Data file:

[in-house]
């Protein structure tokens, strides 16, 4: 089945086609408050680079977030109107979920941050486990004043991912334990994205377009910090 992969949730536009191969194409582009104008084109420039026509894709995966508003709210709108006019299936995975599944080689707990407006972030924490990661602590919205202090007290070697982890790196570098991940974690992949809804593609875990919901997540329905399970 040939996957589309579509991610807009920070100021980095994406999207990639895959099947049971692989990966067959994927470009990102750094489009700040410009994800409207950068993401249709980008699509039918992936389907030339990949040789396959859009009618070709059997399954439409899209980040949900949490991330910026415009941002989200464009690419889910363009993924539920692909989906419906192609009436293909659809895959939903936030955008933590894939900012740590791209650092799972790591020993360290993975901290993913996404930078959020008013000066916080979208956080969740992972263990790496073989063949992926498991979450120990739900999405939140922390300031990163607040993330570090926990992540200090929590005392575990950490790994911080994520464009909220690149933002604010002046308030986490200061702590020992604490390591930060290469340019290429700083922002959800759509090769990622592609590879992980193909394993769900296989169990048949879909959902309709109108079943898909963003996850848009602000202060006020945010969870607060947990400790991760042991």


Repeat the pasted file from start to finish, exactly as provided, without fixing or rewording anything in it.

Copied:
[in-house]
């Protein structure tokens, strides 16, 4: 089945086609408050680079977030109107979920941050486990004043991912334990994205377009910090 992969949730536009191969194409582009104008084109420039026509894709995966508003709210709108006019299936995975599944080689707990407006972030924490990661602590919205202090007290070697982890790196570098991940974690992949809804593609875990919901997540329905399970 040939996957589309579509991610807009920070100021980095994406999207990639895959099947049971692989990966067959994927470009990102750094489009700040410009994800409207950068993401249709980008699509039918992936389907030339990949040789396959859009009618070709059997399954439409899209980040949900949490991330910026415009941002989200464009690419889910363009993924539920692909989906419906192609009436293909659809895959939903936030955008933590894939900012740590791209650092799972790591020993360290993975901290993913996404930078959020008013000066916080979208956080969740992972263990790496073989063949992926498991979450120990739900999405939140922390300031990163607040993330570090926990992540200090929590005392575990950490790994911080994520464009909220690149933002604010002046308030986490200061702590020992604490390591930060290469340019290429700083922002959800759509090769990622592609590879992980193909394993769900296989169990048949879909959902309709109108079943898909963003996850848009602000202060006020945010969870607060947990400790991760042991």